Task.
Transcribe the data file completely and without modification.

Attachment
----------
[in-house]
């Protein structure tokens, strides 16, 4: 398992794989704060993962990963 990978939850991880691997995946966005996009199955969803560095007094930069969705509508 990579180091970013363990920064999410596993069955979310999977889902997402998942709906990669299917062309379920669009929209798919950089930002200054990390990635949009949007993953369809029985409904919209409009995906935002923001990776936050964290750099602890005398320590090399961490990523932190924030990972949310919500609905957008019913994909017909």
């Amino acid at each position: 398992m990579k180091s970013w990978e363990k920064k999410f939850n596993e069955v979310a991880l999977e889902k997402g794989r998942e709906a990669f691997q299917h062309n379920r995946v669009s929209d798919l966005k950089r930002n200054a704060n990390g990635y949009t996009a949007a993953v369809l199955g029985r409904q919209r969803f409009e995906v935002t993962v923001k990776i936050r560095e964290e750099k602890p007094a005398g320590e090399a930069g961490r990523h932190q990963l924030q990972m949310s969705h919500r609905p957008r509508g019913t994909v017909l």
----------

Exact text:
[in-house]
């Protein structure tokens, strides 16, 4: 398992794989704060993962990963 990978939850991880691997995946966005996009199955969803560095007094930069969705509508 990579180091970013363990920064999410596993069955979310999977889902997402998942709906990669299917062309379920669009929209798919950089930002200054990390990635949009949007993953369809029985409904919209409009995906935002923001990776936050964290750099602890005398320590090399961490990523932190924030990972949310919500609905957008019913994909017909």
């Amino acid at each position: 398992m990579k180091s970013w990978e363990k920064k999410f939850n596993e069955v979310a991880l999977e889902k997402g794989r998942e709906a990669f691997q299917h062309n379920r995946v669009s929209d798919l966005k950089r930002n200054a704060n990390g990635y949009t996009a949007a993953v369809l199955g029985r409904q919209r969803f409009e995906v935002t993962v923001k990776i936050r560095e964290e750099k602890p007094a005398g320590e090399a930069g961490r990523h932190q990963l924030q990972m949310s969705h919500r609905p957008r509508g019913t994909v017909l």